It's believed there are over 5000 miles (8000 km) of dry stone walls in the Yorkshire Dales. Not all of them are in tip-top condition but most are well maintained.
One of the first questions any visitor asks is "why are they there"?
The very first dry stones walls were probably created centuries ago when early farmers were clearing the land for cultivation. Some walls are really thicker than might seem necessary, just because they were built in very stony areas. Most walls are built to mark field boundaries or mark land ownership, and limit movement by sheep and cows.
Tom Lord of Lower Winskill Farm, Langcliffe has over seven miles of dry-stone walls on his farm, some of which date back to the 13th century and are believed to have been built to deter wolves! When on a tour of his farm farm in Wensleydale, Adrian Thornton-Berry showed me some very straight walls rising up the hill near Swinithwaite and said they were built around 200 years ago by French prisoners of war taken from Napoleaon's army. Nearby are some large block foundations to a wall that dates back to the times of the Knights Templar. There's plenty of hidden history in those miles and miles of walls!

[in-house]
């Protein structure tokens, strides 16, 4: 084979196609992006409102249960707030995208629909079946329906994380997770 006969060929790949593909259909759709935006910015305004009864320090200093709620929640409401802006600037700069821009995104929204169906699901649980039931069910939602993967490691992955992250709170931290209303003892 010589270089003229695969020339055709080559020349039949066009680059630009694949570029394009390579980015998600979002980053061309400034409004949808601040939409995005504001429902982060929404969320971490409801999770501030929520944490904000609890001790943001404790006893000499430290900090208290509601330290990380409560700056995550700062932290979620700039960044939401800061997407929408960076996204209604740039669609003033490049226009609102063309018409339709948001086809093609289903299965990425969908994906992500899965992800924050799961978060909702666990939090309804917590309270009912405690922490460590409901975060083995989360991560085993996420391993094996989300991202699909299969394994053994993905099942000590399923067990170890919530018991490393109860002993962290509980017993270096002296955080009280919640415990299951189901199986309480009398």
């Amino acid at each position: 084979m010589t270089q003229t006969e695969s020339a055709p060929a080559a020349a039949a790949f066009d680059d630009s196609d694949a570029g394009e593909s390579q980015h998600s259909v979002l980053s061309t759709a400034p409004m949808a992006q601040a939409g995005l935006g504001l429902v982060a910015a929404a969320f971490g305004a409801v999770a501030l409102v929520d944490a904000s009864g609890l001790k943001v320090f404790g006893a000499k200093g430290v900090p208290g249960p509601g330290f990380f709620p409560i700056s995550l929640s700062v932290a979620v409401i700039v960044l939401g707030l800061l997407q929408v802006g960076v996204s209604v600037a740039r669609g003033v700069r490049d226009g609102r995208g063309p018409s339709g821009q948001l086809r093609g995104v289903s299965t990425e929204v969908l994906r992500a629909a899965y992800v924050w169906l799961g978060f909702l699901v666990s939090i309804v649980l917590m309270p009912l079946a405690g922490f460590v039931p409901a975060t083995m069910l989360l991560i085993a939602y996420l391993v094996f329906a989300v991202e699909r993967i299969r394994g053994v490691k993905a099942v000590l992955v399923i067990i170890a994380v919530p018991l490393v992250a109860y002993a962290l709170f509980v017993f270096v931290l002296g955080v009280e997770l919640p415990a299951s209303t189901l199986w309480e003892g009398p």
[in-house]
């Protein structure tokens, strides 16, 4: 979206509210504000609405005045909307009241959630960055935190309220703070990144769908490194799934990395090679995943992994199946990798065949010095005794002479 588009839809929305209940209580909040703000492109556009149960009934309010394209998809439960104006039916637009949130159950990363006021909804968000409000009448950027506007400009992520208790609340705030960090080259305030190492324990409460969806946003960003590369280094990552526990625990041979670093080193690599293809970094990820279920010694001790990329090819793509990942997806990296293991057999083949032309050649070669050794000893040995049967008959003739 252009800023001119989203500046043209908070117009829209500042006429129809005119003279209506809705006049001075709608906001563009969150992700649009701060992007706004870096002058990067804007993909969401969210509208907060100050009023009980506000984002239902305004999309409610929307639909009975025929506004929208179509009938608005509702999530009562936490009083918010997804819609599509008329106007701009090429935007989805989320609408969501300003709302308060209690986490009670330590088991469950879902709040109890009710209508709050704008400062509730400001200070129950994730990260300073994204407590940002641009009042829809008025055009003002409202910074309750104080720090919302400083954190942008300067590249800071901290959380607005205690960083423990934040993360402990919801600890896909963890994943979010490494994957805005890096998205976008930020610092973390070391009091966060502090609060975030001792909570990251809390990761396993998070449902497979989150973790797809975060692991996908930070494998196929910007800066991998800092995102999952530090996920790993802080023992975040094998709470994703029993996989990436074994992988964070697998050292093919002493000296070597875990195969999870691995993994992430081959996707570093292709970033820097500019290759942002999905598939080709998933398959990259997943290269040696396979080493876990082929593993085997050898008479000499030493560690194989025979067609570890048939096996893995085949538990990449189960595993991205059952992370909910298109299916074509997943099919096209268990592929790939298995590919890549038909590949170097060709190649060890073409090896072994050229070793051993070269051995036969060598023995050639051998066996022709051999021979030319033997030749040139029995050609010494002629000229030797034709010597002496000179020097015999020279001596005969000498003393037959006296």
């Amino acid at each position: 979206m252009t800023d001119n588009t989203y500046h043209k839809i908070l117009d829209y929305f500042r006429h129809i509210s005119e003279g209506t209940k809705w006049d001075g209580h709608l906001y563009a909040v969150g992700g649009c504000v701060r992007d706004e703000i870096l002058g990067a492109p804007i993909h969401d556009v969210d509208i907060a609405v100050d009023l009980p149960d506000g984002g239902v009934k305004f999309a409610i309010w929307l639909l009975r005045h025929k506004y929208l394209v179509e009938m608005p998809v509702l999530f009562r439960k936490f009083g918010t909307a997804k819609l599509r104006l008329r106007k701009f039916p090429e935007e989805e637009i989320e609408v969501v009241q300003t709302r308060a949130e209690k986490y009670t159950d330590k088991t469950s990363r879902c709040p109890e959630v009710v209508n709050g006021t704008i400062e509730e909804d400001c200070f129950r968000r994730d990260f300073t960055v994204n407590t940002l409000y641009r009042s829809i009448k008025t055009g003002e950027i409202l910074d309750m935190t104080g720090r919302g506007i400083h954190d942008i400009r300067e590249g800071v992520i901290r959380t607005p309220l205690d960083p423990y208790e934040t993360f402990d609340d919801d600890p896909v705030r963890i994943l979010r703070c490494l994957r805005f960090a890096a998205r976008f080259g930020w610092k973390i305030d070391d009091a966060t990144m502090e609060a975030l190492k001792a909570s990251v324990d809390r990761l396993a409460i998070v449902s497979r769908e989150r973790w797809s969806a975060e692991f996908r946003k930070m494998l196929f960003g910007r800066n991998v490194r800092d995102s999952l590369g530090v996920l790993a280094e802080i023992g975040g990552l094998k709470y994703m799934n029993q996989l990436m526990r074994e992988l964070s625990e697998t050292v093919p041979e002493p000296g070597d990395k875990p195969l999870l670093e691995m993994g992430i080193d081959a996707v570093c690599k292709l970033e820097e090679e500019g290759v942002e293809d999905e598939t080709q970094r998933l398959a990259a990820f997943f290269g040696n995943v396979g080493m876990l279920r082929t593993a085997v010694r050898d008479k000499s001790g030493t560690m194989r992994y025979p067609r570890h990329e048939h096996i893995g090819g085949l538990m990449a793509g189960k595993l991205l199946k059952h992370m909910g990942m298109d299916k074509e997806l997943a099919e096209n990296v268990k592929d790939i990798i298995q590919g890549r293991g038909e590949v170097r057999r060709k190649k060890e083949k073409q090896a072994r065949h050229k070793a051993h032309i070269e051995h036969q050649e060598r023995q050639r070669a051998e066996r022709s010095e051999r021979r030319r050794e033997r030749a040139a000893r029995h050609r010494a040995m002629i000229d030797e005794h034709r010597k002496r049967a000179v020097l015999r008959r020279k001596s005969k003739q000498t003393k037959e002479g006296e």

If you see very large stones being used as the base of the wall, that's often an indication of a wall that may date back to medieval times. Straight walls and fields that seem more uniform may date back from the Enclose period of the late 18th and early 19th century.
Dry stone walls are 'dry' because they are made without mortar, simply relying on their complex structure to stay up. They take time to build, rarely more than about 6 metres of wall in a day, which would use around 12 tonnes of stone - all lifted by hand! A good dry stone waller never picks up a piece of stone twice but is able to look at a pile of walling stone and pick up the right size and shape of stone every time. A well built wall should easily last for more than 100 years, with minimal maintenance.
The foundation course usually consists of larger stones, upon which two wall faces are built, forming a cavity which is filled will smaller stones. Walls are finished or capped with large stones laid at an angle or on edge. Through stones bind the two wall faces together. If you look at walls in different parts of the Dales, you'll notice small differences in their construction. If you compare the Dales dry stone walls to those in Devon and Cornwall and you'll notice a very different style.
You can see demonstrations of dry stone walling at agricultural shows through out the Dales during the Summer months, and learn more about thurles, batter and smoots, cripple holes, sheep creeps & throughs.